Look, look up there, I can see it now!
The first sighting
I DON’T TURN AROUND. I want the Wall to find me, and not vice versa. If it’s as big as they say, well, let it impress me by showing itself. I keep still in the bus looking out the window. I’m close to the front, since I get dizzy in the back of the bus. About fifteen minutes go by, and more sightings are shared amongst the students. I’m stubborn and refuse to look.
Embracing the challenge I have set, we turn around a corner, and there it is in front of me: the mountain chain and, at its top, the ‘old dragon’. It curls its sleek body up and down the outline of the mountains. It lies there quiet, imposing, and grandiose.
My breath is gone. For an instance, I feel embraced by its enormity and beauty. And then I feel the terror of its challenge. “Climb me,” it says. “Come and walk on my back. I dare you to.” I am in utter silence. I can’t even turn to the students to tell them I see it. I now understand their excitement. “I am made from the tears and sweat of thousands. I come from the limitless imagination of the human mind.”
“What is the Wall?” Brad will later ask the students.
The Wall is human’s limitless vision of creation. It is a living monument to anyone who dared to utter the word “impossible.” It stands there…defying reason. It mocks the trip to the moon, the exploration of space; it reminds us that the true frontier is the one that lies deep inside each of us. The voice in our heads the makes us doubt ourselves and what we are capable of accomplishing. THAT is the real Wall we are all called upon to climb in our lifetime.
Tomorrow morning will be my turn. Will I be able to climb to the Wall?
Great Wall Historian William Lindesay
Meeting the specialist
We arrive to meet William Lindesay. These are the true people who make TGS unique. We are so lucky to constantly meet people who have found their ‘element’. For William, the Wall is a living and breathing thing. He has explored all of its sections, knows its history that expands from early years BCE to the middle part of the 17th century. He knows it’s not just one Wall; it’s a series of imposing monuments – testaments to the human spirit to protect what it defines as theirs. It reminds us of our need to own Earth and to feel secure within its limits, limits that we artificially create to this day: nations, states, cities, towns, homes, rooms and, ultimately, in our hearts.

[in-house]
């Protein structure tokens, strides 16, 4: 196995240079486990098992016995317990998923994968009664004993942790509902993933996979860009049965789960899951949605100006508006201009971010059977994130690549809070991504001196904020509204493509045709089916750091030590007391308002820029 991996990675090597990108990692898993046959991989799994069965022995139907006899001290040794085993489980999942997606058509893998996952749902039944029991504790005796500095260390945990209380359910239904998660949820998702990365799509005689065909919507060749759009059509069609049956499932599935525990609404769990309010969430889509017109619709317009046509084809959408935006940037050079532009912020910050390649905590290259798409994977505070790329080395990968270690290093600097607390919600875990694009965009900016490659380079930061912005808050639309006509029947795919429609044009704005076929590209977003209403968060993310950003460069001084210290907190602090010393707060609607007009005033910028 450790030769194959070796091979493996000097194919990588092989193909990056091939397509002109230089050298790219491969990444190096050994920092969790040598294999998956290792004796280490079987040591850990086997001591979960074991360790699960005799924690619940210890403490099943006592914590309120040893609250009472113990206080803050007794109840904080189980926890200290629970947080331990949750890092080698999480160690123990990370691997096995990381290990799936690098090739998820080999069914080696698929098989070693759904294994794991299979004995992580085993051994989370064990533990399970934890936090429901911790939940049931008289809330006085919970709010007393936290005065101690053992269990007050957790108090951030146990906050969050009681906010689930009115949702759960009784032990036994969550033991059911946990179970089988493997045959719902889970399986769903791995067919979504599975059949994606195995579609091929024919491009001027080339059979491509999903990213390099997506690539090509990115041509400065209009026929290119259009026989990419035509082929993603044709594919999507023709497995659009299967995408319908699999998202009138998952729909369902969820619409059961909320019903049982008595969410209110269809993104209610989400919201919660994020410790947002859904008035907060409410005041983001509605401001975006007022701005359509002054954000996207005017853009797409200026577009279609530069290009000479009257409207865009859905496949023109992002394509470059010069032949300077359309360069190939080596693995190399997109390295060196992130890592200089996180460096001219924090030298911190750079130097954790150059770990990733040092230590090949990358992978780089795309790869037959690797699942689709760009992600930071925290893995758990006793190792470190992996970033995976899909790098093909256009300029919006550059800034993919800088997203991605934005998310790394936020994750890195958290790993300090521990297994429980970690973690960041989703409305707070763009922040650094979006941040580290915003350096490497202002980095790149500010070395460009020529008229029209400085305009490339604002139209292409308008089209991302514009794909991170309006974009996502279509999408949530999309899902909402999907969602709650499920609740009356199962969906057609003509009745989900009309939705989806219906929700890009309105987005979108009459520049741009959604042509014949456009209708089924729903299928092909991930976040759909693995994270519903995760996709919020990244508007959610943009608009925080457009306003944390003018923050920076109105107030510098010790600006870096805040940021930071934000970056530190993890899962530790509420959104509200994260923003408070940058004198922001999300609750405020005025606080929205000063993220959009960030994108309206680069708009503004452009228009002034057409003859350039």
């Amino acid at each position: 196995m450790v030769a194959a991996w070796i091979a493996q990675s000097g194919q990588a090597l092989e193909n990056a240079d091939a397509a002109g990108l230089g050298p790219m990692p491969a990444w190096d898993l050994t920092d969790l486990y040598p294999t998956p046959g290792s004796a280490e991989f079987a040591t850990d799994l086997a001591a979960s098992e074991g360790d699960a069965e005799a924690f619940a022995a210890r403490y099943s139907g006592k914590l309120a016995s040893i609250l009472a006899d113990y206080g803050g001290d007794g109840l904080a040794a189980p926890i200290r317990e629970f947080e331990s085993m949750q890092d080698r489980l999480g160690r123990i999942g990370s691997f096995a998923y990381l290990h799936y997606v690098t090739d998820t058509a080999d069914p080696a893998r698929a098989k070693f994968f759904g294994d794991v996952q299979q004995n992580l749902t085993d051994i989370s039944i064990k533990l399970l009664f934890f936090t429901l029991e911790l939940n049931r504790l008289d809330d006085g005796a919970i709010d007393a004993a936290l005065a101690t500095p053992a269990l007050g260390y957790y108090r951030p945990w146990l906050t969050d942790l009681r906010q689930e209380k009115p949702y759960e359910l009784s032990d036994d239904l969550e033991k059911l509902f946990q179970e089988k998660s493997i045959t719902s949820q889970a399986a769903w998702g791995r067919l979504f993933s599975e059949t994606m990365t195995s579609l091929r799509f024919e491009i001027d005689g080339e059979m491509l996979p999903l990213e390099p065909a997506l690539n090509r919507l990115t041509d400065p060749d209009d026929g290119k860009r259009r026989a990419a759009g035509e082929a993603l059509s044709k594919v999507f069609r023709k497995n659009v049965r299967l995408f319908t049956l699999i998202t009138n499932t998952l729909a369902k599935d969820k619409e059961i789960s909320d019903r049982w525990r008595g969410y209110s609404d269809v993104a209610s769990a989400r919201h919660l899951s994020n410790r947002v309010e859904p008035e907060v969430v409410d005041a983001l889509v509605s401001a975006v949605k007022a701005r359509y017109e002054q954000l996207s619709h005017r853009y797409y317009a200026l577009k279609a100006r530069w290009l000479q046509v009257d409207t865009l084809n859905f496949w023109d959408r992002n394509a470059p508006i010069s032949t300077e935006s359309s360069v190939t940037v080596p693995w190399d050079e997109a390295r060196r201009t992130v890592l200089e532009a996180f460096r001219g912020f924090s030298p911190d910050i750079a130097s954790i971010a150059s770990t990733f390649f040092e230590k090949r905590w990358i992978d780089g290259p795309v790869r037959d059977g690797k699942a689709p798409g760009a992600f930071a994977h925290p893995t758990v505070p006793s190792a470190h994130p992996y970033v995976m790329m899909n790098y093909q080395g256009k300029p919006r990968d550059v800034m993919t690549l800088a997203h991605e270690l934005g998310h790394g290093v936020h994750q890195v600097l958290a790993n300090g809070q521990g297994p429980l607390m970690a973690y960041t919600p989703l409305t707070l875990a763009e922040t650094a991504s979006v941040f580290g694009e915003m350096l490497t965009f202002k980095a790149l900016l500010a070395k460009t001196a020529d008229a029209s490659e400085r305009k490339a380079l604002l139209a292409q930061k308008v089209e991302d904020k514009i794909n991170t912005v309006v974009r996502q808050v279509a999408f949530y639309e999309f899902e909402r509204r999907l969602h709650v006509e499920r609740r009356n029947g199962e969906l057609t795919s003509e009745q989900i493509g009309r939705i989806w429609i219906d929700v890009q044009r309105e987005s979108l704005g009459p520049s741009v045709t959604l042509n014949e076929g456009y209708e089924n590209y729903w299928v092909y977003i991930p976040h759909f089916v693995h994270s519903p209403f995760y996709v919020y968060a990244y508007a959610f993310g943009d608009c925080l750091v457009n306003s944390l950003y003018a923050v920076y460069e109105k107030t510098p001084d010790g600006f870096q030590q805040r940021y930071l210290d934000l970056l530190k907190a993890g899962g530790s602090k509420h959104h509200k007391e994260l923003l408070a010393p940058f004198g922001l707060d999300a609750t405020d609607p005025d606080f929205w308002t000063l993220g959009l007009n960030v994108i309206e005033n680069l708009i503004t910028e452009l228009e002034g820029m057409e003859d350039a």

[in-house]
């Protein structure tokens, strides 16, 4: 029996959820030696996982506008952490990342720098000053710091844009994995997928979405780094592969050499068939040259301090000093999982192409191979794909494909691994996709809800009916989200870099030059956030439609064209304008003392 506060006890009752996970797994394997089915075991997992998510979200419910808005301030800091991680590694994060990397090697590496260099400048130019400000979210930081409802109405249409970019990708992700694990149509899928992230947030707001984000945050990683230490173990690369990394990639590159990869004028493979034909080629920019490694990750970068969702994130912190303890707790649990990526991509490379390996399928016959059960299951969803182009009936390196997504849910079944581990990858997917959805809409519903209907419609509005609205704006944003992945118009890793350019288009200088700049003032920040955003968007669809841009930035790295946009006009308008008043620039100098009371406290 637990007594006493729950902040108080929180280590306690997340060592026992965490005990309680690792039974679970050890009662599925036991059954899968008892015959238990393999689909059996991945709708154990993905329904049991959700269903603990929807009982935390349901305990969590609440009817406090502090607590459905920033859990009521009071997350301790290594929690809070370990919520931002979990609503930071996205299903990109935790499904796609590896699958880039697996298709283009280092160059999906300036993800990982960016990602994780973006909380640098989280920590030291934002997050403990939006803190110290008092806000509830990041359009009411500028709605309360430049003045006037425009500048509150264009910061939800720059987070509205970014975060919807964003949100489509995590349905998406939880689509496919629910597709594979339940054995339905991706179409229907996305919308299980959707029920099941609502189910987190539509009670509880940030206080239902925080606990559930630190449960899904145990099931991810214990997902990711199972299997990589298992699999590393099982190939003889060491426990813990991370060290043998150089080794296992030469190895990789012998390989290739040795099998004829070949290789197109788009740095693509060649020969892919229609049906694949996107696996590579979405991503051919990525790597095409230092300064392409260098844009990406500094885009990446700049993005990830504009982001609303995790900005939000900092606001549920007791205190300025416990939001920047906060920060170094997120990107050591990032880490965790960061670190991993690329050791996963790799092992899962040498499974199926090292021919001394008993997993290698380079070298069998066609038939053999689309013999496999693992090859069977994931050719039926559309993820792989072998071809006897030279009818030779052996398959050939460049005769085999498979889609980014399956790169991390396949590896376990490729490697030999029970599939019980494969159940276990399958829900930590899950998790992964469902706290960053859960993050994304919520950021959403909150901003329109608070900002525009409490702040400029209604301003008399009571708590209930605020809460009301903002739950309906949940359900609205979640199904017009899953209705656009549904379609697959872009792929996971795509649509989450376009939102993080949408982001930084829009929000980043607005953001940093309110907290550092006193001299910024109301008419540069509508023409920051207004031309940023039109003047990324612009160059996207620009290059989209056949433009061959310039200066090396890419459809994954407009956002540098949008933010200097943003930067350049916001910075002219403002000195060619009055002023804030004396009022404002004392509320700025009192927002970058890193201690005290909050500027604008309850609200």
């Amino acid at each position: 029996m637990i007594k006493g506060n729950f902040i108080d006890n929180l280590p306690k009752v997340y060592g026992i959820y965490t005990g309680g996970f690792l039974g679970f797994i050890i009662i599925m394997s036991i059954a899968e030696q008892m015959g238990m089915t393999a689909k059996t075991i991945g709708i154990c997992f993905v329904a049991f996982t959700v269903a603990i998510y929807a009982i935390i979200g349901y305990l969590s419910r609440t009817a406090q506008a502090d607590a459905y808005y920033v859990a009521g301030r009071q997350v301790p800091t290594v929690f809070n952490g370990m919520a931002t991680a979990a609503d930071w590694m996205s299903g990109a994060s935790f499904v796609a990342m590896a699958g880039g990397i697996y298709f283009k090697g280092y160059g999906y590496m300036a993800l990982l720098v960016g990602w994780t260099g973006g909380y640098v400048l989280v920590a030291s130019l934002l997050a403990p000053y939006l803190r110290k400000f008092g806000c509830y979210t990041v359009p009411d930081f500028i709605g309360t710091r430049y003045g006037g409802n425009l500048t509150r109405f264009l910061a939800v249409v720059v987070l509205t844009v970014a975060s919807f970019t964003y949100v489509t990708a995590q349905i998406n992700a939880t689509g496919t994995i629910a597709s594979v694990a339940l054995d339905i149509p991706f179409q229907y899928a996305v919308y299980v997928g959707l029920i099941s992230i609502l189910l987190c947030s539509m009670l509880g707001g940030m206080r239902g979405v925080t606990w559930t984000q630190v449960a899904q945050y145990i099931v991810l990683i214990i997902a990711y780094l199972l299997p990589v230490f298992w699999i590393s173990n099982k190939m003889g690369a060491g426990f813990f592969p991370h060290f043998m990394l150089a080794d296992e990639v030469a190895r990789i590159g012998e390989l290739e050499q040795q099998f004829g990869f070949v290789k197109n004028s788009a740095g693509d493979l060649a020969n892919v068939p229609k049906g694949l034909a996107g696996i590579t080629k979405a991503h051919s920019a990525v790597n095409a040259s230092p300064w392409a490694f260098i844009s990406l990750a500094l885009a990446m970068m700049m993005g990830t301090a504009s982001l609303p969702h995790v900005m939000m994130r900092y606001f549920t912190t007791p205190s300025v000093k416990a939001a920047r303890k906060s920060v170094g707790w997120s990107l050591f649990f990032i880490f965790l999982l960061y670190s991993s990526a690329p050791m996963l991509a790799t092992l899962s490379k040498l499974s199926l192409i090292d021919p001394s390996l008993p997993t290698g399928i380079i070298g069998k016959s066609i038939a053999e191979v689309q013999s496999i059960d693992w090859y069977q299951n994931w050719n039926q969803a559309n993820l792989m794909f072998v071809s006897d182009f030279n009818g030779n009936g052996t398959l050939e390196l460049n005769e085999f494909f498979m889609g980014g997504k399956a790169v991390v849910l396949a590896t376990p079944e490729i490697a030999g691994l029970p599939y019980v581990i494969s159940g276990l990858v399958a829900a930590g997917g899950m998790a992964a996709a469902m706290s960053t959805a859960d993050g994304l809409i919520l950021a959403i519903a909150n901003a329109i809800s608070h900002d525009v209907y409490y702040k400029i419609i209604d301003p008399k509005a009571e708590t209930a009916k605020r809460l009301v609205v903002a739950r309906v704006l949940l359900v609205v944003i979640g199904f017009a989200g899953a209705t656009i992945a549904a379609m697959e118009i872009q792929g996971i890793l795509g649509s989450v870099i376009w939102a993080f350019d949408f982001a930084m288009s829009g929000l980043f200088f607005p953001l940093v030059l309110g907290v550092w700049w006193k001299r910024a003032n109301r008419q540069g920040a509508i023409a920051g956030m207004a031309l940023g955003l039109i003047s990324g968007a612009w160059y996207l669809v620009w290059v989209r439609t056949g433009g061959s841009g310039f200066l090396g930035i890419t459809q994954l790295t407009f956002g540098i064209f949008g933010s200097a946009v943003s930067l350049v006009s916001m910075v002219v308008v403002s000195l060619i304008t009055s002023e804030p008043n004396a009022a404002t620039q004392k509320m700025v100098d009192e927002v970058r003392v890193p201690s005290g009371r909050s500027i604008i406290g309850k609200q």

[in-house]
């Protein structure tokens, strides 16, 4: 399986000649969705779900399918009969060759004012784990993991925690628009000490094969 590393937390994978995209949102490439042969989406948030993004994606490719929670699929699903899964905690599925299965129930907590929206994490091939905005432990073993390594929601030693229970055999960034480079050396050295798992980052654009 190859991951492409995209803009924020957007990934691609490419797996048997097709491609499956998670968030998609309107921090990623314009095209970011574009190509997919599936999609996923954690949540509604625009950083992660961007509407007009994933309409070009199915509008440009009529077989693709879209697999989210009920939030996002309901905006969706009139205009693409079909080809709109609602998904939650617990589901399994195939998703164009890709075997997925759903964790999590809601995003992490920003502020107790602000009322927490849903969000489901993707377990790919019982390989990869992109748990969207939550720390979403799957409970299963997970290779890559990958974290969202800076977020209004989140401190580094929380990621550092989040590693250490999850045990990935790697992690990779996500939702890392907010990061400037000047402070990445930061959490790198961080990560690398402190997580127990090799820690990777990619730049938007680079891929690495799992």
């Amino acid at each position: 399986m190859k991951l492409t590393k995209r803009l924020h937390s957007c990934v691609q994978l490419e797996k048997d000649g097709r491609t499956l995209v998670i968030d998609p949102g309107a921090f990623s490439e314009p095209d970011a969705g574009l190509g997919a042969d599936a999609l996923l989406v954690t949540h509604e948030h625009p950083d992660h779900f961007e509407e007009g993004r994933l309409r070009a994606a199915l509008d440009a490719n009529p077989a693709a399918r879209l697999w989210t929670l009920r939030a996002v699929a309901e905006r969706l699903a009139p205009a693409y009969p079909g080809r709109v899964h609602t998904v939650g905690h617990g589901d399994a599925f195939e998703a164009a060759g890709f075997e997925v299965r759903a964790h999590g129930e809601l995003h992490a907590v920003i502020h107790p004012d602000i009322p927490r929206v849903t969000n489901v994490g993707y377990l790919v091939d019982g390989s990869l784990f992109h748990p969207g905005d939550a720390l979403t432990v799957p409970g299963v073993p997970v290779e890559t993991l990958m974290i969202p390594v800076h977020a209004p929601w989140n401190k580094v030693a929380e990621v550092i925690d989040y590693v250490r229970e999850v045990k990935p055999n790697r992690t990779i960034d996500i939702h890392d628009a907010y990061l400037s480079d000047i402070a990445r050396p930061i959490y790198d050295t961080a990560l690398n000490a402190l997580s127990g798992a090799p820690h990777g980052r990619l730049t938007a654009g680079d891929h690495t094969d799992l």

Learning from the Wall
We wake up at 3:45 a.m. My heart is pounding. The day looks grim and rainy. I pay no attention. I have only one thing on my mind: will I be able to reach the top? It is a 10km hike, most of it uphill through mountainous territory. We will also walk on the Dragon’s back while being up there. We quietly head out into the night.
The road curls – up, up, up it goes. I stop many times to catch my breath. I dare not look up, but I can’t resist. There it is closer – closer and finally one last sprint.
I am here! I come to learn from you. I have listened. I stopped thinking about what I couldn’t do, and I am now relishing in the joy of what I have accomplished.
And so the lesson begins. What is the Wall? We will each come up with our own definitions by the end of the day.
There is something else I see – the Wall is crumbling. It’s being beaten by the passing of time. Mother Nature is claiming it for herself. Roots are tearing apart the blocks that took thousands of men and women to build. Once more, I hear the Wall speaking to me:
Yes, it doesn’t matter how grandiose we look. It doesn’t matter how arrogant we might feel about our own accomplishments. Ultimately, nature will take us back to where we really belong. It is our lifecycle to embrace and rejoice.
In the evening, we all sit around sipping warm drinks before jumping into our sleeping bags. All of us will be camping for the night at the foot of the mountain. We are listening to William telling us a story about how the desert almost took the lives of the National Geographic film crew as they went looking for another part of the Wall. It is a tale that goes along with the one the Wall told me. At the end, Nature will always have the last word. I’m not surprised that both William and the Wall shared a similar story with us; they are both one.
I look up at the outline in the night sky. I see the faces of our students hypnotized by William’s natural storytelling abilities. I look up to watch the International Space Station circle past us. I smile at the lessons our students are living: dream, create, envision, build, be limitless both inside your hearts and beyond the confines of our Earth.